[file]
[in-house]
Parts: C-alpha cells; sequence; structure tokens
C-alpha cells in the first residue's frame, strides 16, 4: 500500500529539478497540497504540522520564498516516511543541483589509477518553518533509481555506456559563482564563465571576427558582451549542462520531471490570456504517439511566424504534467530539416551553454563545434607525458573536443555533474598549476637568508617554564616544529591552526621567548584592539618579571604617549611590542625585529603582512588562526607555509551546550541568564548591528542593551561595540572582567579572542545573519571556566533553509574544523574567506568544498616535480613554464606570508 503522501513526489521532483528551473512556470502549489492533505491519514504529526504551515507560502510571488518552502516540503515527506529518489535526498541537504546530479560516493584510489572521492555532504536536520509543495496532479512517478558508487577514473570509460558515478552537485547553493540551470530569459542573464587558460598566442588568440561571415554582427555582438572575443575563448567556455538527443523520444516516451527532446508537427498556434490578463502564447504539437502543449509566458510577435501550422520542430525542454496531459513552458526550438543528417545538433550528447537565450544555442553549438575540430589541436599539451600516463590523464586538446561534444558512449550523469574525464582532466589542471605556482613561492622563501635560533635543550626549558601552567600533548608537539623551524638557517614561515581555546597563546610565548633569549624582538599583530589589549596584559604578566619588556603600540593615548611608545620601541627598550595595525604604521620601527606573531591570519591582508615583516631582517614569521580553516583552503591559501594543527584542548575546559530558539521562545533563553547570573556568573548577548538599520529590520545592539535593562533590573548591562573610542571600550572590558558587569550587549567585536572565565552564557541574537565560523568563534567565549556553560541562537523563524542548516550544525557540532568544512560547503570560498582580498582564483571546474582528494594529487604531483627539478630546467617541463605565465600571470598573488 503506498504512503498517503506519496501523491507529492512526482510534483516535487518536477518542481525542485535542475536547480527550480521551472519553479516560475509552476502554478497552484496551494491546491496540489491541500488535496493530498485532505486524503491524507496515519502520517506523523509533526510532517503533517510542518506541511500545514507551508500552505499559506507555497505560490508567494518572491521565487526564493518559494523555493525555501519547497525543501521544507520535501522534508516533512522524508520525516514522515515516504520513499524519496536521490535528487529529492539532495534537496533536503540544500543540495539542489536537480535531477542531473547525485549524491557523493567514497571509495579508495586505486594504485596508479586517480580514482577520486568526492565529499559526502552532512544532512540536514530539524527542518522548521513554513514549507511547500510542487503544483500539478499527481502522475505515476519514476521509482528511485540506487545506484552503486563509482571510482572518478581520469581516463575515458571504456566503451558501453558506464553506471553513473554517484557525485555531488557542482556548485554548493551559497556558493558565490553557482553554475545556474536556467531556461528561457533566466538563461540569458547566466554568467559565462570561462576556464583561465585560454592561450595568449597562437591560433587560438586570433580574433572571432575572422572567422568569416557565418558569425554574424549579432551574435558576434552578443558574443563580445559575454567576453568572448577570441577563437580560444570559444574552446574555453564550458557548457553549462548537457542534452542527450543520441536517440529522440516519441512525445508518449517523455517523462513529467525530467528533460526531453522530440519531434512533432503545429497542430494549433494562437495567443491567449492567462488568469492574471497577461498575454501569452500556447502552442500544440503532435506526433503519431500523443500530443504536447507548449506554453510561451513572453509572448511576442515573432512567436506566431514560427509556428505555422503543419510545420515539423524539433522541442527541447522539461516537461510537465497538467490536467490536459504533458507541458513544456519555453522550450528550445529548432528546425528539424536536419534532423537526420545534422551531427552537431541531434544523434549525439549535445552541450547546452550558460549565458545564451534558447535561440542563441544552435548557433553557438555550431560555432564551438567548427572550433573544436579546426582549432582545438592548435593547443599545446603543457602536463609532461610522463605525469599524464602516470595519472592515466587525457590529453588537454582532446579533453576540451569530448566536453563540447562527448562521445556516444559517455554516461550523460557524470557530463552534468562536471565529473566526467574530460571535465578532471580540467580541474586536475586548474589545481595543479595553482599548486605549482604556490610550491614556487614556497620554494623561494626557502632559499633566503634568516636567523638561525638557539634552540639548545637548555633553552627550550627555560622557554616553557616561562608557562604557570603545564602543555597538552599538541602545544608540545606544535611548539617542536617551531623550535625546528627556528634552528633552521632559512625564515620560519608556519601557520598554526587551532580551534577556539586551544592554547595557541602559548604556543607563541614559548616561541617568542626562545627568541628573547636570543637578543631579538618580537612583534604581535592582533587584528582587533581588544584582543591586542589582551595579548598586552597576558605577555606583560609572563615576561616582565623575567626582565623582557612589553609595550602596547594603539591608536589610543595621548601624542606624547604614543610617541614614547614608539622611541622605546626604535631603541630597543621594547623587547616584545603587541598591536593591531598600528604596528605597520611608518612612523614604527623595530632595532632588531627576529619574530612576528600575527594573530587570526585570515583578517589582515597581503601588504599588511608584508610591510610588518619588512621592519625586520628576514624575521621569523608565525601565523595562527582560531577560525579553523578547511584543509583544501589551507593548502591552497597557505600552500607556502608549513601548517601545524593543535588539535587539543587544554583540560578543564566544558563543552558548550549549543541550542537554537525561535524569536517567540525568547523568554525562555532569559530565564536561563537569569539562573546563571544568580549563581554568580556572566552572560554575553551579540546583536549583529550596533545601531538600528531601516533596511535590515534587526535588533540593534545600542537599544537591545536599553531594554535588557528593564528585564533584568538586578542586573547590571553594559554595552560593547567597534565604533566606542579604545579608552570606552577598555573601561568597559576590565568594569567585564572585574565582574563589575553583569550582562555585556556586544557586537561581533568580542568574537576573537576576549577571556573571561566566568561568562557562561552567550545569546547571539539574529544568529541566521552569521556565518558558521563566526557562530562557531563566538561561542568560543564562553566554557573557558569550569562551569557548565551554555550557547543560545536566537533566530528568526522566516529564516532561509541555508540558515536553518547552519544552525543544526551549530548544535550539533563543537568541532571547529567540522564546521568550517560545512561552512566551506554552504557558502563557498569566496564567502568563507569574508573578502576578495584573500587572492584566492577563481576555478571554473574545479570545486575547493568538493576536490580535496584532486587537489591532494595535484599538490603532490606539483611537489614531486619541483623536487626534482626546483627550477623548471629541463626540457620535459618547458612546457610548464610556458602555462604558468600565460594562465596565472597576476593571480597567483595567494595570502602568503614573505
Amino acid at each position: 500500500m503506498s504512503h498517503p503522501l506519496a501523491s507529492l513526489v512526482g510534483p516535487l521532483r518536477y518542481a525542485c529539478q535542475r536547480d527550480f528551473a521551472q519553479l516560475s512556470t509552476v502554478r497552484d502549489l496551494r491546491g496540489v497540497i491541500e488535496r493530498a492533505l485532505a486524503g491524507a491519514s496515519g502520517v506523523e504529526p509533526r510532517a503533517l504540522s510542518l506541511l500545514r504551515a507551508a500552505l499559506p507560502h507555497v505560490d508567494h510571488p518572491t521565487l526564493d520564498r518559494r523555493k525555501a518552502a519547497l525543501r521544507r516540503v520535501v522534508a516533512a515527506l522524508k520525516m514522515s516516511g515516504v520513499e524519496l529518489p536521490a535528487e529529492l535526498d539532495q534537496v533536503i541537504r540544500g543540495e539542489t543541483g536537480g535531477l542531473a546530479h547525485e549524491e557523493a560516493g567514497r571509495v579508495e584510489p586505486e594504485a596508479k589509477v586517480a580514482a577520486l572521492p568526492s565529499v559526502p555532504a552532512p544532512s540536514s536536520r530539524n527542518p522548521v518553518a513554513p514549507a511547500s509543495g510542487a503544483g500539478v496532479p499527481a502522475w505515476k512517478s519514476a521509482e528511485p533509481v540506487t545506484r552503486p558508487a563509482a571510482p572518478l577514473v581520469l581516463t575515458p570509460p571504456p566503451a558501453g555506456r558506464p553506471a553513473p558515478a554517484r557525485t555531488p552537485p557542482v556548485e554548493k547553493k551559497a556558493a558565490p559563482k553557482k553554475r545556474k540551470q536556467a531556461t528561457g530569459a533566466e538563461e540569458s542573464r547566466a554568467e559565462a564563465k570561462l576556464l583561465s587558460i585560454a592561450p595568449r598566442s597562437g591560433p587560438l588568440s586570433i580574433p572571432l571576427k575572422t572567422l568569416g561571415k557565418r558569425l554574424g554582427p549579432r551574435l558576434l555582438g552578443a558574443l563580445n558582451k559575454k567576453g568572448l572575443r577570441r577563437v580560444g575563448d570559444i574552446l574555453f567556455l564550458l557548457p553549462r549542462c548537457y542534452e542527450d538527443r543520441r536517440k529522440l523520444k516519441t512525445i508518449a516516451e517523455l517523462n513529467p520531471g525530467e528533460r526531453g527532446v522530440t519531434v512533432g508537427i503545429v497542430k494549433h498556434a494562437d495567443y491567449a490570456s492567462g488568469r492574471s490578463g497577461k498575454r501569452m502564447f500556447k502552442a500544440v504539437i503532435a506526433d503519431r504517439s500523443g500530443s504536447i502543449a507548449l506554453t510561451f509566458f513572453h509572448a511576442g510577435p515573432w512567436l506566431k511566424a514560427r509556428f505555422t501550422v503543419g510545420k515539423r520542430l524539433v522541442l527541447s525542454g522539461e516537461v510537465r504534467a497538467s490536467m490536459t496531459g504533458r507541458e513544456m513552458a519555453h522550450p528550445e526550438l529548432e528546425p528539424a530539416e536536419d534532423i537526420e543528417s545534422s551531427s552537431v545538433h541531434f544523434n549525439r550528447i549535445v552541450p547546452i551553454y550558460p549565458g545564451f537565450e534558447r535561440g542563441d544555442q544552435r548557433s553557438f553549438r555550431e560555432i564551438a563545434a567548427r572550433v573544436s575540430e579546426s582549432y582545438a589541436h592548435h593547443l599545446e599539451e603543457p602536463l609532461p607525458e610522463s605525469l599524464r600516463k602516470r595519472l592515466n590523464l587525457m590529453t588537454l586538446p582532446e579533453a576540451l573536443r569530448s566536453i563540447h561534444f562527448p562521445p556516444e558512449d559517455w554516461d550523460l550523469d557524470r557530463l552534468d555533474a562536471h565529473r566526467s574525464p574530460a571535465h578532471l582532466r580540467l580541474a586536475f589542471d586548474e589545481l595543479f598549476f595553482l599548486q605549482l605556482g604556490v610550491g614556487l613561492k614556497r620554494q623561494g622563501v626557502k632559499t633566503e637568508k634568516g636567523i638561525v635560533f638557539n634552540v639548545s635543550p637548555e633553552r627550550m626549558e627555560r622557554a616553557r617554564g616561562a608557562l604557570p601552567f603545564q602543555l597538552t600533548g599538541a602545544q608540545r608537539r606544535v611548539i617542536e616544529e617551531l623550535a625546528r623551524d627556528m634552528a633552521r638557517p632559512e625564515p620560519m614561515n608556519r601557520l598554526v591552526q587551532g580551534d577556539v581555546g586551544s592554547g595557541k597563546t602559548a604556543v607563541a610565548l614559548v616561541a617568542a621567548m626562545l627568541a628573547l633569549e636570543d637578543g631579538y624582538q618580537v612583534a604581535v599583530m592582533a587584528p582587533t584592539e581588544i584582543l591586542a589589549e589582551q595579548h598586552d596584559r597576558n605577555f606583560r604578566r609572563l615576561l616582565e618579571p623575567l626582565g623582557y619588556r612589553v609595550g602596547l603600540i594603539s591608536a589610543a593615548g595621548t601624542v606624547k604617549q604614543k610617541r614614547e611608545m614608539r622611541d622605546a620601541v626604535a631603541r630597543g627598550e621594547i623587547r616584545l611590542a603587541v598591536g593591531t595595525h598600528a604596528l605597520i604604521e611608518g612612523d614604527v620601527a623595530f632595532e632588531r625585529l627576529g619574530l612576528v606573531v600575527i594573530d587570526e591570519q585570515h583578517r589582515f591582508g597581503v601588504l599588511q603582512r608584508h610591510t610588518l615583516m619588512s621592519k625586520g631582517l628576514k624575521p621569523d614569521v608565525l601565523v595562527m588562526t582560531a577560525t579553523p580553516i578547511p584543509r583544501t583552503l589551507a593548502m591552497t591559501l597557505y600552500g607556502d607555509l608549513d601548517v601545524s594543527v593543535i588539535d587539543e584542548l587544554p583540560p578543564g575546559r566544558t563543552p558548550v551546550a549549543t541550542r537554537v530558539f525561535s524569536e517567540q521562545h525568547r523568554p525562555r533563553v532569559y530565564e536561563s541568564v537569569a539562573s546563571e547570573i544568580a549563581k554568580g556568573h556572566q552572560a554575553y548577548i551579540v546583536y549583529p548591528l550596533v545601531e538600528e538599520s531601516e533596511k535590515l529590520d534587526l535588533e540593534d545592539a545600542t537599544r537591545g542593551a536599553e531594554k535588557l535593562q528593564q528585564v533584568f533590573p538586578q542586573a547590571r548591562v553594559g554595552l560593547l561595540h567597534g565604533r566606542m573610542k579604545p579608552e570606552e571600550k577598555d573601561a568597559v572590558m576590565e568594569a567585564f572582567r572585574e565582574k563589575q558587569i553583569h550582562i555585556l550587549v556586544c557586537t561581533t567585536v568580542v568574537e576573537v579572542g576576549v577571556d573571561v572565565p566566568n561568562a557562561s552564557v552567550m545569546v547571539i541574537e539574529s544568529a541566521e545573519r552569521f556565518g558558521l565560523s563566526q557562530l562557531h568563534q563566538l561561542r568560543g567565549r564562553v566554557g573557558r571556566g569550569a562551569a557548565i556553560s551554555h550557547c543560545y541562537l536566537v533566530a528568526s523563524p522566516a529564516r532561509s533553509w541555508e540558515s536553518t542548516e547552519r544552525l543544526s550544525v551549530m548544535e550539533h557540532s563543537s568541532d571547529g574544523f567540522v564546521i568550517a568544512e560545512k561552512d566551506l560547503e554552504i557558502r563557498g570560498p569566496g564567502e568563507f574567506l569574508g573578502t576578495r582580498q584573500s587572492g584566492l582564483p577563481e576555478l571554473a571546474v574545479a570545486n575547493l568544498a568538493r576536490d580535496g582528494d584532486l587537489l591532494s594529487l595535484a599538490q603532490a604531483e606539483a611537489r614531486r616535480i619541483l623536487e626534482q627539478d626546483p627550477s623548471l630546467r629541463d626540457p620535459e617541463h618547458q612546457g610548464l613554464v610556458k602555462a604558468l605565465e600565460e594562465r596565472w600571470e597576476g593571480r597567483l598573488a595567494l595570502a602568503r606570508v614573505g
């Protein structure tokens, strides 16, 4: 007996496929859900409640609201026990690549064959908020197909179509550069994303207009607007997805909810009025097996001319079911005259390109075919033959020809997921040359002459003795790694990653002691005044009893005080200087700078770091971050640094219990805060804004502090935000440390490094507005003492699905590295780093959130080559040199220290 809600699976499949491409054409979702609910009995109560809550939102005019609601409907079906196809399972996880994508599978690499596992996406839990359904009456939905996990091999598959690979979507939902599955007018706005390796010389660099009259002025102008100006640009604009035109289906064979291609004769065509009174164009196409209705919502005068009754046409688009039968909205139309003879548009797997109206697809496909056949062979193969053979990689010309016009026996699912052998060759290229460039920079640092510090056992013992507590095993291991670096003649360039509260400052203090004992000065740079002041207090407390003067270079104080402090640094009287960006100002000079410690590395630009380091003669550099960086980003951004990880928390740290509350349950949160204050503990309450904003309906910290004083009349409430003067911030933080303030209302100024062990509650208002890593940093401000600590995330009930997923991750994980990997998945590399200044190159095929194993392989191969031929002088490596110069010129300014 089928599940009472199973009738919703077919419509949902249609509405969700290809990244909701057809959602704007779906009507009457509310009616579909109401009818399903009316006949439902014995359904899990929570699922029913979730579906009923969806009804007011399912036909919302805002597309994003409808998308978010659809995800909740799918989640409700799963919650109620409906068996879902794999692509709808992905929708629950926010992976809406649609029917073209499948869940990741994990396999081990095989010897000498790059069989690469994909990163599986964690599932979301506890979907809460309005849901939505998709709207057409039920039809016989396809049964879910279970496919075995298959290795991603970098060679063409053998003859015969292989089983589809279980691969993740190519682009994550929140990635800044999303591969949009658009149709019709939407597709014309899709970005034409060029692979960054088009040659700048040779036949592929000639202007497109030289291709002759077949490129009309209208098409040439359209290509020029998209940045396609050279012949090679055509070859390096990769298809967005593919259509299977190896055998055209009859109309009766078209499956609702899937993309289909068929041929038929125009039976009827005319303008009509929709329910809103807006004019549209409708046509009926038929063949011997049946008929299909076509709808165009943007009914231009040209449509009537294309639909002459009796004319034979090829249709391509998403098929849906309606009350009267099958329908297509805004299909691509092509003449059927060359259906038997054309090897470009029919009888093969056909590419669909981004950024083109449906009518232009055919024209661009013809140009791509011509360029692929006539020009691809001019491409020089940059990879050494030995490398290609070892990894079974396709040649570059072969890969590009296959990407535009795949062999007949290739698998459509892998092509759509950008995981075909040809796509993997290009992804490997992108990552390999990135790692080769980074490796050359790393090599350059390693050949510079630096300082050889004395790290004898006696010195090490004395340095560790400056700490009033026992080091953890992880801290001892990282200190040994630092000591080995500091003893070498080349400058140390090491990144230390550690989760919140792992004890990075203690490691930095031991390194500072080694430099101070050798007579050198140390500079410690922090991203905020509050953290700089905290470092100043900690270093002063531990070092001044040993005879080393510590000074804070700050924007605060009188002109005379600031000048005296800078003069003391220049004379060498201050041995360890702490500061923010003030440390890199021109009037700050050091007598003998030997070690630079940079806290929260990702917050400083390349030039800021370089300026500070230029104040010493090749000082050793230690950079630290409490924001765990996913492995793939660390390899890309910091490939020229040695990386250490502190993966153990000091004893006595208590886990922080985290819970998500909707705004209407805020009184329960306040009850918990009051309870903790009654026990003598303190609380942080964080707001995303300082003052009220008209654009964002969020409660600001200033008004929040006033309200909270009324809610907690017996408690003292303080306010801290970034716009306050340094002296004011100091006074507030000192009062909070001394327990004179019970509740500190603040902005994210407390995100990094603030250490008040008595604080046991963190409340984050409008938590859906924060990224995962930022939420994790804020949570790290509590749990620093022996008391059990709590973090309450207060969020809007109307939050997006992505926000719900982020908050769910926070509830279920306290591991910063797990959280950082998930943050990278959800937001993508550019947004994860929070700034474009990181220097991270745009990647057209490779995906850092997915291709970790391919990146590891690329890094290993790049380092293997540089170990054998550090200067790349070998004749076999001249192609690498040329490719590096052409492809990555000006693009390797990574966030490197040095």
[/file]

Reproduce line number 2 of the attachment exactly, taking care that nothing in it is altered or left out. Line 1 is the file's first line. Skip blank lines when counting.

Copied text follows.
Parts: C-alpha cells; sequence; structure tokens